Daily Inspections

What is a daily inspection?

A daily inspection is not intended as a C of A, but a check that the glider is fit to fly. It is also a record of any work carried out and any minor
snags or damage. All gliders should carry a DI book or log for this.

Why do we carry out DI's

How about the following couple of reasons!

  1. “It is a club glider so it was left rigged in the hanger, why do we need to check again, it was fine yesterday?”
    BGA Accident/Incident Report 113 and 114 During a daily inspection cracking damage was found to the airbrake box. This and possibly additional damage may be found after detailed inspection. Possible cause unreported heavy landing. Both gliders are K13’s damage to both found on the same day. Was the second glider checked more thoroughly after the first was found?
  2. “I have been rigging this glider for years” BGA Accident/Incident Report 048 The visiting pilot rigged his glider but did not carry out control checks, as there was no one to assist him. (Why not at the launch point?) During the winch launch the starboard airbrake opened. Inspection showed the hotelier pin in position although the control rod was not connected.
The above are just a couple of incidents that where reported, there are lots that don’t. Do I need to mention the pilot who uncomfortable on airotow reached under his seat and found his main spar pin!

All gliders must be inspected and positive controls checked.

How and what to check.

Cockpit Start with the DI book usually kept in the cockpit pocket.

  1. Check when it was last inspected, any comments or work carried out over the last few entries. You can save a DI if someone has already declared glider US, awaiting inspection for a defect or maybe find an inspector to carry out the work and get the glider back in service.
  2. Check the glider C of A has not expired. All gliders must display a valid C of A usually found stuck to inside of cockpit coaming.
  3. Check all straps for security to floor and rear, possible cuts, excess fraying and all harness connections are locking and releasing OK.
  4. Check instrument panel for broken glass, damaged instruments and loose panel locking nuts.
  5. Check main spar pins are locked correctly.
  6. Check battery for charge and security.
  7. Check floor, rear spar area and seating for loose articles, pens, coins, drink bottle lids all have the potential to jam a control.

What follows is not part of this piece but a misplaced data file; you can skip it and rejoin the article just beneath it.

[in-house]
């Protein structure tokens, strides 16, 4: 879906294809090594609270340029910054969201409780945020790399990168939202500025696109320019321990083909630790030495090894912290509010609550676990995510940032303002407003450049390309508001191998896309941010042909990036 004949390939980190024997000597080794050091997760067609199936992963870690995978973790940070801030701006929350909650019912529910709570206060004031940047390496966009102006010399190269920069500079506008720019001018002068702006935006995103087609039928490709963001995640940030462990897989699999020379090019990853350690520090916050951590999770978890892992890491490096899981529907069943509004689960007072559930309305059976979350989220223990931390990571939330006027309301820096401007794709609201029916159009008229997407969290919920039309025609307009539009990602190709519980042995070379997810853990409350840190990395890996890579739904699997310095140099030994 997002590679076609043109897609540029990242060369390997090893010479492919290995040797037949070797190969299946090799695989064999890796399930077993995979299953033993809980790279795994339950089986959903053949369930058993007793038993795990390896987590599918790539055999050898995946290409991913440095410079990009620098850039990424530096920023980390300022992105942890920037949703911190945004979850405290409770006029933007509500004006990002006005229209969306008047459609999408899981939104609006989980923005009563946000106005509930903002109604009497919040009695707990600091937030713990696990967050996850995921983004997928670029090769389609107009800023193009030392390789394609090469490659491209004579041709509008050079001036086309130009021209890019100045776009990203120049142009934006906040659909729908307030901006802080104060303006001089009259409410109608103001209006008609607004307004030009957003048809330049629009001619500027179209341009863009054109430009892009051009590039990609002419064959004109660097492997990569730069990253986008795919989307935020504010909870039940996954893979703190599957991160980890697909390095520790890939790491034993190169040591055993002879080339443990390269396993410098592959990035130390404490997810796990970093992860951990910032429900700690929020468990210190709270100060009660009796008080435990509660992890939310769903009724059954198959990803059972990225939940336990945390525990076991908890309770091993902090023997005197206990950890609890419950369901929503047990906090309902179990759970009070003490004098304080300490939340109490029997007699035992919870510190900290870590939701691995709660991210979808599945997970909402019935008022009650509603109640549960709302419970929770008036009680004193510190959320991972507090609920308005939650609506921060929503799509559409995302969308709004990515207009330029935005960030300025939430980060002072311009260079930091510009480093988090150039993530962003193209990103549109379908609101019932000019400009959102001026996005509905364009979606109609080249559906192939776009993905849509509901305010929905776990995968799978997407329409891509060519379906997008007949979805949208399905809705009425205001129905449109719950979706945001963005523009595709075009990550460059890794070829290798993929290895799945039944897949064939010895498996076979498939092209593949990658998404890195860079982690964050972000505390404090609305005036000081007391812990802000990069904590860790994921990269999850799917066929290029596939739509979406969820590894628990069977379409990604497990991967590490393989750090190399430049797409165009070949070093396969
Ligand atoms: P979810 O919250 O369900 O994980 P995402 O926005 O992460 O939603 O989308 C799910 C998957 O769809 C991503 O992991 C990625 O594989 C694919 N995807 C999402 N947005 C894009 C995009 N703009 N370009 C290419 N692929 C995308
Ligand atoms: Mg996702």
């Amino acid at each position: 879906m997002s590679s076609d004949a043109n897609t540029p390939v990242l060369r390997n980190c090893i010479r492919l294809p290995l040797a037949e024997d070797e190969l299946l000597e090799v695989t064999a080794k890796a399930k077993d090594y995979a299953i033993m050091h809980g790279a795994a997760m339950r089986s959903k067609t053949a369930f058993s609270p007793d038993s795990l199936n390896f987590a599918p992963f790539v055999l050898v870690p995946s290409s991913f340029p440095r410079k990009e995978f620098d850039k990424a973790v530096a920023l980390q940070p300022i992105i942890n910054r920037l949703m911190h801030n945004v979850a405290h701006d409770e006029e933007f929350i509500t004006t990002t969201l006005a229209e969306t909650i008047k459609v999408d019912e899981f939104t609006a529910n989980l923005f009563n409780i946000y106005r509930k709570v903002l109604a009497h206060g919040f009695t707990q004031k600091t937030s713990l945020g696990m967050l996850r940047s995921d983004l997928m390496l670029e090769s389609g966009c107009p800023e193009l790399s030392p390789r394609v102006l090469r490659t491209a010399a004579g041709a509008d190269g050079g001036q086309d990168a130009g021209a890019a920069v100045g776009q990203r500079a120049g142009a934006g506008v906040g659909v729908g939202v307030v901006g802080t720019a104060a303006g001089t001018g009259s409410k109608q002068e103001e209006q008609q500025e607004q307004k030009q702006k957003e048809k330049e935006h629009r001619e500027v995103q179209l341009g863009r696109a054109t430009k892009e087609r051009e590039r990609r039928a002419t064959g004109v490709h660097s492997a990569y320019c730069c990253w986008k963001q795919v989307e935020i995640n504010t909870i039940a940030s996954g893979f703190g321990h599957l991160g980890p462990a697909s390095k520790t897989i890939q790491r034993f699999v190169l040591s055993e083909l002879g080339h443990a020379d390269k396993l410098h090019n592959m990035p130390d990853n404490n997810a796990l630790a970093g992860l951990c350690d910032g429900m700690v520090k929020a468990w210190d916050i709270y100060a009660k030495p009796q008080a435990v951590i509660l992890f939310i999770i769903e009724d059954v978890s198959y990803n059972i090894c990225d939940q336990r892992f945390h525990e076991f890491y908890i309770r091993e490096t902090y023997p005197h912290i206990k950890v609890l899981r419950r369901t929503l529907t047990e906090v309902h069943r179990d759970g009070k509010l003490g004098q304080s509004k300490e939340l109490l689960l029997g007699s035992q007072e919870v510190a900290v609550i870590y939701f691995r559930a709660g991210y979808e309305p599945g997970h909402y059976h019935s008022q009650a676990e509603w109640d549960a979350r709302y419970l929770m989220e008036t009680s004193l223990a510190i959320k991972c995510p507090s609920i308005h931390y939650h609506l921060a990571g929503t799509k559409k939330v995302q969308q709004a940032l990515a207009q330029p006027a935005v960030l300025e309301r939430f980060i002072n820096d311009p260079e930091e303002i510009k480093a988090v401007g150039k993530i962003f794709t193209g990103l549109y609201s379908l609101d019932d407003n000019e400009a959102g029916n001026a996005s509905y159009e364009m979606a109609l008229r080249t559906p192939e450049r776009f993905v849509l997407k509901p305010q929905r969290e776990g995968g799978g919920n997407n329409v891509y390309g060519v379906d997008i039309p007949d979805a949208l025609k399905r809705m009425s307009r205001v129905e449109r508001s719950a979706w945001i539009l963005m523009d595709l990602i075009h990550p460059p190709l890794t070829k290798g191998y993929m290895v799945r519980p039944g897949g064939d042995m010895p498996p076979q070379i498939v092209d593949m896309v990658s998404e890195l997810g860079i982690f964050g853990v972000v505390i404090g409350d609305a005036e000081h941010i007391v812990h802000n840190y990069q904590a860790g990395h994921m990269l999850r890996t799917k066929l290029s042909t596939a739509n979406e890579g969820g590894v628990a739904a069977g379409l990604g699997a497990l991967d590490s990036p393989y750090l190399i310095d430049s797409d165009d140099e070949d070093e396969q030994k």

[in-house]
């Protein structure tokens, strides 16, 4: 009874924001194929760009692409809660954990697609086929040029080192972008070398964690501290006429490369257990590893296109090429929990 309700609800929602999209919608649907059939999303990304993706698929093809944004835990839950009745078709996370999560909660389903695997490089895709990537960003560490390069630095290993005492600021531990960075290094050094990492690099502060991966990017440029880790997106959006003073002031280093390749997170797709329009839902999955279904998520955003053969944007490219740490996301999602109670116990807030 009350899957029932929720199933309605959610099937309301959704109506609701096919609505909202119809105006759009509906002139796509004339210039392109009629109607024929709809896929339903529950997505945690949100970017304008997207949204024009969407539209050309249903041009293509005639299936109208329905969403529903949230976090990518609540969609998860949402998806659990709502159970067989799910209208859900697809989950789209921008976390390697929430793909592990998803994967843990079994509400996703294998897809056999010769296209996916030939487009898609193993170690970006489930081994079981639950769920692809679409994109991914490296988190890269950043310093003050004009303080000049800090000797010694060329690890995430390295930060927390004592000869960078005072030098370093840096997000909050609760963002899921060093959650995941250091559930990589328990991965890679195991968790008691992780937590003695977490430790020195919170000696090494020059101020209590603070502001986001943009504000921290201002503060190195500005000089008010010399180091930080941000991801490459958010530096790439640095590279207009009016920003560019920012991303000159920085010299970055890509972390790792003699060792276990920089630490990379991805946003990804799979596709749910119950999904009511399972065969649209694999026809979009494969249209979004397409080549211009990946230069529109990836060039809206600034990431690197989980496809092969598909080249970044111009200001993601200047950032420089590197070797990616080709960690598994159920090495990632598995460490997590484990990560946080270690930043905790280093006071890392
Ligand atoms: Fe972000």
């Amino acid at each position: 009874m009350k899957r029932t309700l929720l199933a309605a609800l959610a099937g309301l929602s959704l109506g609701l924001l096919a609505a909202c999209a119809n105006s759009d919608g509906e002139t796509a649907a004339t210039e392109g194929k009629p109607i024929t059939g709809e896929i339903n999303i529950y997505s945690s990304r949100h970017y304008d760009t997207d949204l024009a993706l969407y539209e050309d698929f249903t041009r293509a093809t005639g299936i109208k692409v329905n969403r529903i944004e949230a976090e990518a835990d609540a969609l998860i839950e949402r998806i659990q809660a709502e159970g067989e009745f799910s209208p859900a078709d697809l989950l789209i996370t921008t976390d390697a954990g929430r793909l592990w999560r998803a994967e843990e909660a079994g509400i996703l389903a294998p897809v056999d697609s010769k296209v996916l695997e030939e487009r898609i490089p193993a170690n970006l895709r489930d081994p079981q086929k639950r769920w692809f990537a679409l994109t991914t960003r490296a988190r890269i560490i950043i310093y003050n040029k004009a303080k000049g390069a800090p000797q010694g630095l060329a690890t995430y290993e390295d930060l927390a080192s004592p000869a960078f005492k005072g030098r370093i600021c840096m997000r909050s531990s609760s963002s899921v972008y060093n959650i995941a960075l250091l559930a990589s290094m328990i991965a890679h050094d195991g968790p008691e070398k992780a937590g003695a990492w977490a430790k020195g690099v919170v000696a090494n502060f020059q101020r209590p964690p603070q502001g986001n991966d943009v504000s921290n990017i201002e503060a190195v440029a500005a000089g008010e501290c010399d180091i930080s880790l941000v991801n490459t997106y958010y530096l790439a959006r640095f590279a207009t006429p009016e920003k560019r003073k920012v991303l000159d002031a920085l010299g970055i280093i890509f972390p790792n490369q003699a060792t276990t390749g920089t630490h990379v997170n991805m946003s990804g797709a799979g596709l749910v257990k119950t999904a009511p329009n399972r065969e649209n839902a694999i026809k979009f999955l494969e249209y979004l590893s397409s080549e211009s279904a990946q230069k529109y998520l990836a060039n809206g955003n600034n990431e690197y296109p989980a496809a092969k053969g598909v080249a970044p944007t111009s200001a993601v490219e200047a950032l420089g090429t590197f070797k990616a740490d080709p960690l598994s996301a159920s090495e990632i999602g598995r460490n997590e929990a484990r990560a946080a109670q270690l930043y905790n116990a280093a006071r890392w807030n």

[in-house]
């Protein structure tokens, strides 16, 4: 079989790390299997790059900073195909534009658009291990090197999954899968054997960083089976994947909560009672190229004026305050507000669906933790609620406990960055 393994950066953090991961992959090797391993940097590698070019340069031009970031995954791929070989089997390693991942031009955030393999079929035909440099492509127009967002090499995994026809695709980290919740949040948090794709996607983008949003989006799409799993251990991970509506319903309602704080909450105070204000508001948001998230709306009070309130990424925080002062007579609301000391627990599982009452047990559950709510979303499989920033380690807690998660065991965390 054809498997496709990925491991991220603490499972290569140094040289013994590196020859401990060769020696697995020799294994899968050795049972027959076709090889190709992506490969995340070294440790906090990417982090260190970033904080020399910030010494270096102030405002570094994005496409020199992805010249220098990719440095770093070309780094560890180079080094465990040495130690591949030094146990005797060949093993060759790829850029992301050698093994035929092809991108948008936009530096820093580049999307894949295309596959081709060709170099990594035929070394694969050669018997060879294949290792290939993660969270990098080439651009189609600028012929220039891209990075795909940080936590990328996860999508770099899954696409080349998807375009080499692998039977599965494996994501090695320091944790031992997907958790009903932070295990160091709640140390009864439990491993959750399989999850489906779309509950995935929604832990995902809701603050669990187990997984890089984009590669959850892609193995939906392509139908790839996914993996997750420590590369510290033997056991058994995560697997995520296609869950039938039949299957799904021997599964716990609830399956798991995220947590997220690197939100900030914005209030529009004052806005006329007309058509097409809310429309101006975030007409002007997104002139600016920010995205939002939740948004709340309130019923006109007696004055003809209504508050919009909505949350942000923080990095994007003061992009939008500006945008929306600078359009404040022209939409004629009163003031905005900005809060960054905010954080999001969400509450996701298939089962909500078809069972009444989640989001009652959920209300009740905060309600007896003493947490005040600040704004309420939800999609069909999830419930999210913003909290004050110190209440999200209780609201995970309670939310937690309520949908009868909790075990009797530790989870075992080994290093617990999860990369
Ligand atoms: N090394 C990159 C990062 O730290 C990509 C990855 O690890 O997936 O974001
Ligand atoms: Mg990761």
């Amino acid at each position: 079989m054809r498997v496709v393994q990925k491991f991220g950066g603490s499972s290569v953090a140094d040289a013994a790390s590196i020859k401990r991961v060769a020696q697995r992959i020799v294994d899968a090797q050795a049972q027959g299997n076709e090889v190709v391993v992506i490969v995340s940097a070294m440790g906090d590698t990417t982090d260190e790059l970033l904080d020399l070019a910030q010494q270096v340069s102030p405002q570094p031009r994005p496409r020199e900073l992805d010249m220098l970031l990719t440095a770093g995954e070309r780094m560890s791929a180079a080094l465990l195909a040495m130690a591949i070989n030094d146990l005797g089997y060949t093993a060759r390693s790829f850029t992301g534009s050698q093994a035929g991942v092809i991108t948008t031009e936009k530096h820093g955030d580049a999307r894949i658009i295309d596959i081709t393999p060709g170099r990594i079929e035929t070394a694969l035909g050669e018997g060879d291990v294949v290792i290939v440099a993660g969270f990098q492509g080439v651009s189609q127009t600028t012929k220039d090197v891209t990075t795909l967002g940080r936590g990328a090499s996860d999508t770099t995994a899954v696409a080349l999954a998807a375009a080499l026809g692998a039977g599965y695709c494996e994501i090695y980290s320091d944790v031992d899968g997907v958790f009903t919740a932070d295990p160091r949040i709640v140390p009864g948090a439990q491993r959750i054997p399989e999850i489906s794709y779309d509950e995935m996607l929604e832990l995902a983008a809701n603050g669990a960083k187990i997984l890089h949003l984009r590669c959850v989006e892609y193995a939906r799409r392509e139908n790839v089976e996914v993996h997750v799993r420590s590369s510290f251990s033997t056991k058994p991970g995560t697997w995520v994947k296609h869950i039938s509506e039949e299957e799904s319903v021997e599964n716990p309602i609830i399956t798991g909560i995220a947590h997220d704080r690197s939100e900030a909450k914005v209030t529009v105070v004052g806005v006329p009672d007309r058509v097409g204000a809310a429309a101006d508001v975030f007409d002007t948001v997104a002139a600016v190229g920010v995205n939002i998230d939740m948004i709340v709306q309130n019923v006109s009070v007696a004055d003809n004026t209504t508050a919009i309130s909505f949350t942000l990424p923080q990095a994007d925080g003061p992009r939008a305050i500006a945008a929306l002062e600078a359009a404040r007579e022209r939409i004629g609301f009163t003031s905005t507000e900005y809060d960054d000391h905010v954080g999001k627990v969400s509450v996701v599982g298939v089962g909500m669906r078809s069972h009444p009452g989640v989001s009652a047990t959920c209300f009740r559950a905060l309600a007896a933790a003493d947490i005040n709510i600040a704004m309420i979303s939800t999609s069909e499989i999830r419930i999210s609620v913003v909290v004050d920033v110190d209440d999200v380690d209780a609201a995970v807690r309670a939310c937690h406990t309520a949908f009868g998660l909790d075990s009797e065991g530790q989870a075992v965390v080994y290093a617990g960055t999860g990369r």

8. Check controls, stick, rudder pedals, release, trimmer, brake lever and flap lever for full and free movement.
  9. Check the canopy locks and locking wire, hinges for wear and Perspex for cracks. All cracks start off small and a hole drilled now is better than a
    new canopy tomorrow.
  10. Fuselage - Move around the glider systematically checking fuselage for damage, trailing and leading edges of wings and rudder, cracks in the gel coat
    especially around under carriage and airbox for heavy landing damage.
  11. Check inside airbox for loose nuts etc (airbrakes can be locked open with strap around brake lever)
  12. Check aileron and rudder hinges. All locking wire or safety pins are fitted and locked.
  13. Check all main, nose and tail wheel tyres for pressure (do not check in long grass, as main wheel has a limited view and may appear correctly inflated)
  14. Check rudder post for damage.
  15. Positive Control Checks -Check all controls with a positive control check (you will need someone to help with this) Check ailerons, rudder, flaps and elevator all resist pressure and move in the correct direction, have no excessive wear and are not maladjusted. Check that the airbrakes resist both opening and closing pressure, have no excessive wear and are not maladjusted. Make sure when resisting closing pressure and after inspection, that brakes are closed carefully, not slammed shut and that fingers are not trapped.
  16. Check trimmer, this will depend on the glider type as to whether spring loaded or a trimmer tab type, but check resistance in trimmed forward and back position. If it is a tab type, check movement and wear.

DI finished?

Date it, note down any minor defects found, any work done, write in your name and initial the entry in the DI book. If you find any minor defects, report them to the office And Finally, as an extra check Check parachute. Ripcord is secure (usually held in harness with Velcro)
The last packed detail is usually found in flap over centre inside parachute, check date and serviceability.

A few golden rules for Daily Inspections

  1. If you are interrupted for any reason during your DI then start from the beginning again to ensure nothing is missed.
  2. Never rush a DI just because the glider was not out and its now soarable.
  3. Always get help for positive checks, they can be done at the launch point if no one is available at the hanger or rigging area, although it is not a
    good idea to wait till you are at the front of the launch queue.
  4. Report any heavy landings or hanger packing incidents, it’s a lot easier if a problem is known about than having to find them.
If you’re not sure ask! Nobody ever died of embarrassment.
from the Wolds gliding club
Life Insurance for Glider Pilots


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